Gov. Timothy M. Kaine came into office, hoping to build on the record of Mark Warner, his pragmatic predecessor, but his term instead has been a persistent exercise in budget cutting to cope with the most severe recession since World War II.
Warner too had to slash spending to cover deficits inherited from Gov. Jim Gilmore's single-minded devotion to eliminating the personal property tax on vehicles and the economic downturn after the 2001 terrorist attacks. But Warner, despite running on a pledge not to raise taxes, succeeded in wooing enough moderate Republican legislators to enact a package of tax hikes and reforms to help fund much-needed transportation improvements.
Kaine's similar priorities were thwarted by Republicans, especially in the House of Delegates, determined not to enhance the record of a Democrat they regarded as excessively partisan.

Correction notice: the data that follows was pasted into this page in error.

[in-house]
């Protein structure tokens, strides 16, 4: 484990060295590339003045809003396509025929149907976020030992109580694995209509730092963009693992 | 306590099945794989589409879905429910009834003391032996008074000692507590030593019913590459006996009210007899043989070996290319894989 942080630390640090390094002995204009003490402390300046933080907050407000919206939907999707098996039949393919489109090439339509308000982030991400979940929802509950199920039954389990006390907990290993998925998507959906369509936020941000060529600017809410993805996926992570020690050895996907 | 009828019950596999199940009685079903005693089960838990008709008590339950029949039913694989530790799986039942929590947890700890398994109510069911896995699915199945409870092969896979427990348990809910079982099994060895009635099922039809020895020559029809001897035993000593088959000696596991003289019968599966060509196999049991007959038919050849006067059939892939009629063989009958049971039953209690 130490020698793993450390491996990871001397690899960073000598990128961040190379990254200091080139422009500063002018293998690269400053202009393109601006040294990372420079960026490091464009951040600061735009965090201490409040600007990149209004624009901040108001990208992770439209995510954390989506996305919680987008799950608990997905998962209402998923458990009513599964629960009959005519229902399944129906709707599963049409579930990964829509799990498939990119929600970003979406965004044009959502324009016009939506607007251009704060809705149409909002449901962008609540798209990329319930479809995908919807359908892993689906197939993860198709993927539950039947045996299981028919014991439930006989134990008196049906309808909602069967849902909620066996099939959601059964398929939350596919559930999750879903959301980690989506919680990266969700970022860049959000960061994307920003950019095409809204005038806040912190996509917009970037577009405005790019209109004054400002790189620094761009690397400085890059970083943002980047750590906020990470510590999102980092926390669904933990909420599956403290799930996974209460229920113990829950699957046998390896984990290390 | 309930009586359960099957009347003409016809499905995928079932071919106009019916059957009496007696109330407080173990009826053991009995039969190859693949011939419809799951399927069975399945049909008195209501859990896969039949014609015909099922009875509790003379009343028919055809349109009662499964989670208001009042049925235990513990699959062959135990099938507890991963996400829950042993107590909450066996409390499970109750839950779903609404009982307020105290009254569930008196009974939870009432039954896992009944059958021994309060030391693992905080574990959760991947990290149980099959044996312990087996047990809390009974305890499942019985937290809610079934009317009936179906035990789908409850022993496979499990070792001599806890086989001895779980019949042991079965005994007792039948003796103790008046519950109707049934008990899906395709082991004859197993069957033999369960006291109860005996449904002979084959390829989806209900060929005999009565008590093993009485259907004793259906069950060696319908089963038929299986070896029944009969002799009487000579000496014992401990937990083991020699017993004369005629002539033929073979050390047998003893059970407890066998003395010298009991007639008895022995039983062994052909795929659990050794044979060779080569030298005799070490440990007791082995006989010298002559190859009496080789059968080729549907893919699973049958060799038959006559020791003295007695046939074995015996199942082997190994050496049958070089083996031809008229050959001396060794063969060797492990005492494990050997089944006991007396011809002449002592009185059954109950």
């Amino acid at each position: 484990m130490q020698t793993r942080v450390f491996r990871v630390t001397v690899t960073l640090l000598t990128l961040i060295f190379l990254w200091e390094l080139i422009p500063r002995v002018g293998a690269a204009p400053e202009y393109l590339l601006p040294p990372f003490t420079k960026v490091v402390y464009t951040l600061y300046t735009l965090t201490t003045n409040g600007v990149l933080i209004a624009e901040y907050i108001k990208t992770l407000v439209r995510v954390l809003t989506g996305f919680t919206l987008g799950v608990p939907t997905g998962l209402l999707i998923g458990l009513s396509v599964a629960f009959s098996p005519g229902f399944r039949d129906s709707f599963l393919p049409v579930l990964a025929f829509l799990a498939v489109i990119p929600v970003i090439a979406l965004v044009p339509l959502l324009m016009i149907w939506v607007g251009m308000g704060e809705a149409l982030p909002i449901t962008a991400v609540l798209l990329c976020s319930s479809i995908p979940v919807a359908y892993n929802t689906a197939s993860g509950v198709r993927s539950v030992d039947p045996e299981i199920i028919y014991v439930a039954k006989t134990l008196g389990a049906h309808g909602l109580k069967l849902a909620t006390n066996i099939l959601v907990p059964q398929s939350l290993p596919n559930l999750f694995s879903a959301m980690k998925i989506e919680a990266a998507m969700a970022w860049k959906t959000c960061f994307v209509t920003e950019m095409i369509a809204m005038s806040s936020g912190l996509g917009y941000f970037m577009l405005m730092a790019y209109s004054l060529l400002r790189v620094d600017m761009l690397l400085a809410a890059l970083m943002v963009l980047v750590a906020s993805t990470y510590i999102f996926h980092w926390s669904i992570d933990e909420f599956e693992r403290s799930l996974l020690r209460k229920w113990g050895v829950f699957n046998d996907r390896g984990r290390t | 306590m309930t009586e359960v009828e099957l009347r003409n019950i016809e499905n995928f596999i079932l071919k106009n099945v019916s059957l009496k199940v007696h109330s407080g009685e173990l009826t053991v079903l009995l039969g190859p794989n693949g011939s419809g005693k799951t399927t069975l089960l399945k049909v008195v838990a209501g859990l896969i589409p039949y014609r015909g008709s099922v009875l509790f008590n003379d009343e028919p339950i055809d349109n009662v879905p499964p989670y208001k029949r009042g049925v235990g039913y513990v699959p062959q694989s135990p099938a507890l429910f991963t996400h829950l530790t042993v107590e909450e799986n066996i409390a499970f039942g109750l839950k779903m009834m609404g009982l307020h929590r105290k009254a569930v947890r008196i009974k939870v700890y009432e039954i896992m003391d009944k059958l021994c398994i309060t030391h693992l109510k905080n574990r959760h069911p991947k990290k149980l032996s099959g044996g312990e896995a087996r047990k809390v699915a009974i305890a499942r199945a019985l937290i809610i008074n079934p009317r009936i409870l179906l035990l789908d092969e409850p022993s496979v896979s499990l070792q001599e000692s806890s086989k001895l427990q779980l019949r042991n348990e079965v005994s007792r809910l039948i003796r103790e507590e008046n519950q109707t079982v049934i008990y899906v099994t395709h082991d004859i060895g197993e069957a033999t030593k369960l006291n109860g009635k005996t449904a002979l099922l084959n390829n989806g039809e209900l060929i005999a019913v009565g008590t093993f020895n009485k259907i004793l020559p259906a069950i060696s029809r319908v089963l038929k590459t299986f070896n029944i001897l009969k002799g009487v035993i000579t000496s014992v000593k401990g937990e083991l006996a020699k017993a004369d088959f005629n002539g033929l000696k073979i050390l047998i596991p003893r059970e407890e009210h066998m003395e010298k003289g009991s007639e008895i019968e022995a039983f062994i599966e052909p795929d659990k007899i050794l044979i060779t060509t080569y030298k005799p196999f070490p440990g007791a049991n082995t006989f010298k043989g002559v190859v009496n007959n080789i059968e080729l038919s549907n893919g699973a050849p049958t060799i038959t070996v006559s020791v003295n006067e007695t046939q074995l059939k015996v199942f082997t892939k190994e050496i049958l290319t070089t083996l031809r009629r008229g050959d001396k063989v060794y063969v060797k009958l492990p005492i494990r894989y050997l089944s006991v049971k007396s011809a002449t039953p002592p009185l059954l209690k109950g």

That continuing stalemate was transcended by last fall's financial meltdown, which tore gaping holes in the state's budget. Republican complaints that Kaine had been overly optimistic about revenue projections were overwhelmed by the sheer magnitude of the shortfalls, which have forced four rounds of budget cuts, totaling $7 billion.
Kaine announced this week that nearly 600 more employees will lose their jobs -- bringing the total to more than 2,600, including Virginia Department of Transportation workers. Most of those who remain will have to take a day off without pay in 2010 and Kaine also reduced pension contributions and plans to draw another $280 million from the state's "rainy day" fund.
Despite the draconian steps, the severity of the economic downturn and the cascade of cuts it has necessitated have muted the contention between the governor and legislators. Partisan zeal, which now resides in the gubernatorial and legislative campaigns, will resume in the General Assembly when the economy rebounds and there's money and priorities to fight over.